“We’re Going to Be Friends” – Helping Children Navigate Social Situations

Written by Katie Messelt, HFP parent

Photo : Katie and her two children on an HFP field trip. 

One of the most wonderful things of Hawthorne Family Playschool is the wealth of knowledge we have at our fingertips! Between Susan and the other parents, I feel so supported navigating this stage of parenthood. Recently I contacted Susan looking for advice. On multiple occasions, my child said to me while looking at another child, “He (or she) is not my friend.” It seemed without reason or provocation. Two times, it was someone new at the playground and another time, it was someone at school. I didn’t want to overreact because I knew at this age it’s developmentally appropriate to be testing out language and seeing how their adults respond. 

Susan responded:

I typically try to help the child articulate their underlying concern. When a young child says “you’re not my friend” or “he’s mean” or some kind of blanket statement that sounds unkind or dismissive, they’re likely reacting to a hurtful behavior– an experience in which they’ve been wronged and they could use support understanding that.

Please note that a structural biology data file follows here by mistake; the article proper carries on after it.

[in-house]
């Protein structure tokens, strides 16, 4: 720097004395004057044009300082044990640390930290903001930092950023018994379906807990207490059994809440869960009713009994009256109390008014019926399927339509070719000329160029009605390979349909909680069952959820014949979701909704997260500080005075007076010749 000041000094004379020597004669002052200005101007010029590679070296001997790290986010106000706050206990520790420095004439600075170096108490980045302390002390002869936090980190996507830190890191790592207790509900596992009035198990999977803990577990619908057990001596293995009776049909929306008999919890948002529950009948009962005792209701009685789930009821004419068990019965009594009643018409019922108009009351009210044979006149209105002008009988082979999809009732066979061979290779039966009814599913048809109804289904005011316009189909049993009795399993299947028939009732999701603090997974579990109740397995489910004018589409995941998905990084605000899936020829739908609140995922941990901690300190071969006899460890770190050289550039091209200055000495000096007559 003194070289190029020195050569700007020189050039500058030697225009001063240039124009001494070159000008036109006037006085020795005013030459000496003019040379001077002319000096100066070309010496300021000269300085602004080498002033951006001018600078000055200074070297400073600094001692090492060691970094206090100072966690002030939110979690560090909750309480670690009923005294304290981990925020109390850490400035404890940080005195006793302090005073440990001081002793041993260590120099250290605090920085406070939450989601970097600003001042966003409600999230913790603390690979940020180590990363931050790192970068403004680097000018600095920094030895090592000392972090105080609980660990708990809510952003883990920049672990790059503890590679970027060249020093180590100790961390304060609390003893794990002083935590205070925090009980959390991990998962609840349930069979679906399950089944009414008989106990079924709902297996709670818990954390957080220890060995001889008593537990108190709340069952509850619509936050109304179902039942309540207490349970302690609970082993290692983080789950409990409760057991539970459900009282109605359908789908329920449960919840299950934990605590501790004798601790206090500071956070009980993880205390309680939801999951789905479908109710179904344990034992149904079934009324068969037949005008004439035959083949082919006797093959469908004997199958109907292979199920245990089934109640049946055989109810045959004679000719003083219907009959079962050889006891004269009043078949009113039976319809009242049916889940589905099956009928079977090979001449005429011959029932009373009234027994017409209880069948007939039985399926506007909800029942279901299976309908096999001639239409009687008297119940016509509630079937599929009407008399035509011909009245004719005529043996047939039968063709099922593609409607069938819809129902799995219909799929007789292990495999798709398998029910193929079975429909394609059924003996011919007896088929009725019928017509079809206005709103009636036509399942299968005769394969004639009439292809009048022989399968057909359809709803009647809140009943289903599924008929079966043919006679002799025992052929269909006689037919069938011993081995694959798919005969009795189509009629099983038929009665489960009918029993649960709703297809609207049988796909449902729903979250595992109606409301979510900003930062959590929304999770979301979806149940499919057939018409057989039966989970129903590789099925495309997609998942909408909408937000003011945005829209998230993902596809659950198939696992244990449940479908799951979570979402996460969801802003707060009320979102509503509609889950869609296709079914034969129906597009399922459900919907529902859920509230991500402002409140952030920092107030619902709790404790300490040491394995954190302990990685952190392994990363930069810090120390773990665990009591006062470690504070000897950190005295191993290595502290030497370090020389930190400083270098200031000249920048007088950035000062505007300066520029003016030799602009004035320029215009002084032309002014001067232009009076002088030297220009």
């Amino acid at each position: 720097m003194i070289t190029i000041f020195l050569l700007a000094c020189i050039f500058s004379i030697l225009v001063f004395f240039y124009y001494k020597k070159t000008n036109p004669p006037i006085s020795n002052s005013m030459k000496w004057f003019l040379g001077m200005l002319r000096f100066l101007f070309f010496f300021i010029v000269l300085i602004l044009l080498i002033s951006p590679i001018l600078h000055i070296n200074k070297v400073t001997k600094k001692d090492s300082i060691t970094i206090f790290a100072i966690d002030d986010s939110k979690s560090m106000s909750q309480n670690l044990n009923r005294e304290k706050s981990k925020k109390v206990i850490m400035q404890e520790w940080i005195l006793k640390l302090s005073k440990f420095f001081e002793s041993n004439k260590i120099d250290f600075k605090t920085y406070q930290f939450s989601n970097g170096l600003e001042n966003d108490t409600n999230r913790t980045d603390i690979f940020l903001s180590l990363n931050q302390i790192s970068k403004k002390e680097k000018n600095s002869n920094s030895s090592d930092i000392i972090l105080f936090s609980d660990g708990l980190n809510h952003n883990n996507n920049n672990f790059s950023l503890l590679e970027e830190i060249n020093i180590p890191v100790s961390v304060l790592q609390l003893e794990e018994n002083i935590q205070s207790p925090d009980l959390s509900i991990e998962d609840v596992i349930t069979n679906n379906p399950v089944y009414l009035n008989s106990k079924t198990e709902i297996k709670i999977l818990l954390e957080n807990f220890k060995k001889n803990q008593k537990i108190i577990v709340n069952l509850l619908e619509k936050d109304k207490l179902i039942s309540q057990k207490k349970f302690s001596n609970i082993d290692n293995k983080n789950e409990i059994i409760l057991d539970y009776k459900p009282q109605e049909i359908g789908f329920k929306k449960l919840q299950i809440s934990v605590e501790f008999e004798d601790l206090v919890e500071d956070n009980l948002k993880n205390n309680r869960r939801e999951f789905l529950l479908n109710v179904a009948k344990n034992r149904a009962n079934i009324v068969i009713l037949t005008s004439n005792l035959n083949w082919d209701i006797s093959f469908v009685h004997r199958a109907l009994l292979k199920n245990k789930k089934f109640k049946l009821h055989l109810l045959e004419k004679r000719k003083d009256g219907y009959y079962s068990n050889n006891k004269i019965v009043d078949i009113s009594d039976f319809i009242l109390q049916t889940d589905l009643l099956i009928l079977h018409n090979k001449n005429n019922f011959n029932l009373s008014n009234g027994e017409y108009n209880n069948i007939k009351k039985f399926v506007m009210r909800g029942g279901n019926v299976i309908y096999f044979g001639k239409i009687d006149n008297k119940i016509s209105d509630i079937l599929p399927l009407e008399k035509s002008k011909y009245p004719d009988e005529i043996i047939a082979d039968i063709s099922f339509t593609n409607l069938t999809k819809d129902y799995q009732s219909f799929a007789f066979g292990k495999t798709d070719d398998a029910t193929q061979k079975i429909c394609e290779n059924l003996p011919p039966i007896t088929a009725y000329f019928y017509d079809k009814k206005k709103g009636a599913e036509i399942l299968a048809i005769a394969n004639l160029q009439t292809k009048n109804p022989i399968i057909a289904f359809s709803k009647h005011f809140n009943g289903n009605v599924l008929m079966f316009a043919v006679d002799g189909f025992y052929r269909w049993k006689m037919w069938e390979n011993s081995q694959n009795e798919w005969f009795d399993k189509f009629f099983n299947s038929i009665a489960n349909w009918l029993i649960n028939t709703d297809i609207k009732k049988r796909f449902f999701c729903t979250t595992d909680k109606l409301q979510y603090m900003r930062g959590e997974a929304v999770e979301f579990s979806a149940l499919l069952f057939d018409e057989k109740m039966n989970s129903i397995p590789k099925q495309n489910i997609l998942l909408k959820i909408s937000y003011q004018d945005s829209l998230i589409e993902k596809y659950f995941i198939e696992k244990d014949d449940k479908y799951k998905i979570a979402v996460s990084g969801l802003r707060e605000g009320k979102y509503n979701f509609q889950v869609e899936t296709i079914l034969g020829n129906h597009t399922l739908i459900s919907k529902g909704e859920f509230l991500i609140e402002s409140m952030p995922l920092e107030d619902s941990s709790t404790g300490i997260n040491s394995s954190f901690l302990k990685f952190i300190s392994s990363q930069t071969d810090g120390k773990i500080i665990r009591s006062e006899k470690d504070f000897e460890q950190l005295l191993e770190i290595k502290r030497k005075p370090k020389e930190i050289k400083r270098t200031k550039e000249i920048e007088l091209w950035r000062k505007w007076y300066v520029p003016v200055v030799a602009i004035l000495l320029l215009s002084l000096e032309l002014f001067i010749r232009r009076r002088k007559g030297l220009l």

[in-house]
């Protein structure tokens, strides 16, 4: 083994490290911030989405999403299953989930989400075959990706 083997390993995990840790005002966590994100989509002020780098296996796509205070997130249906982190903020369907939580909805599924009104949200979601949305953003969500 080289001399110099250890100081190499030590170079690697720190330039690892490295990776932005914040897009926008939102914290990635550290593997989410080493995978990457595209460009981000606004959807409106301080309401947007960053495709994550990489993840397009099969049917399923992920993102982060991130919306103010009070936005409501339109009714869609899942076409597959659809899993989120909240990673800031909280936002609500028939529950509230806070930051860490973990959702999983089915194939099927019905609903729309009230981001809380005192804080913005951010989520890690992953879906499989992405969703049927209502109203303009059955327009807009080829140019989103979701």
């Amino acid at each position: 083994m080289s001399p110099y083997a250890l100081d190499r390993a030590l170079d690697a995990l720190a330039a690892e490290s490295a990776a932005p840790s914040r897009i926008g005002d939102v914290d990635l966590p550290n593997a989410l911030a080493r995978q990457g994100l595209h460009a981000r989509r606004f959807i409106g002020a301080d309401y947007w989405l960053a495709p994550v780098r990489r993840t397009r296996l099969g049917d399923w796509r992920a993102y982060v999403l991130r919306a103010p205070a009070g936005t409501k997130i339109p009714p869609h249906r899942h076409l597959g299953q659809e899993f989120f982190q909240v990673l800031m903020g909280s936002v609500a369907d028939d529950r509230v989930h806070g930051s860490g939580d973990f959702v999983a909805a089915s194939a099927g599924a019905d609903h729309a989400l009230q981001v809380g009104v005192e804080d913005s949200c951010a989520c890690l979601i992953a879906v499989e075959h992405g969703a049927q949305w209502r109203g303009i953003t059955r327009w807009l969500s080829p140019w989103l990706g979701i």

A child may say something about not liking another child to me. I try to unearth what specific behavior they don’t like that the child has done in the past.

For example, “Oh, you don’t like when people push you. Nobody likes to be pushed.” 

“You don’t like when someone is loud near you. Sometimes ___ is loud. You can walk away to get space from loud noises when they bother you.”

When a child makes an overarching statement about another child given their upset about a prior incident (the child was rough with them, or the child knocked over something they were building), I validate the concern and then try help focus their attention on the broader reality.

For example, “Nobody likes when someone is rough with them.” Or, “It’s frustrating to have your building knocked over.”  

Then I draw attention to the child of concern’s current behavior: “It’s looks like ___ is using gentle hands right now.” Or, “It looks like ____ is building right along side of you and all the structures are safe.” The attention is on what is actually happening rather than a hurt from the past. 

Looking back on the individual situations with my son, this all made so much sense! In one instance, the child who he said was not his friend had yelled at him and it scared him. I was able to separate the past from what was happening now. I have since seen my child and the other child make a connection and play together at school. Thinking back to the situations when my son didn’t know the other children, he was really communicating that he was uncomfortable and not sure what to do. On several occasions, we role played meeting someone new. After processing this for weeks, my child saw some kids that he didn’t know start to walk near us. He said confidently, “They are going to be my friends. I am going to tell them my name.” 

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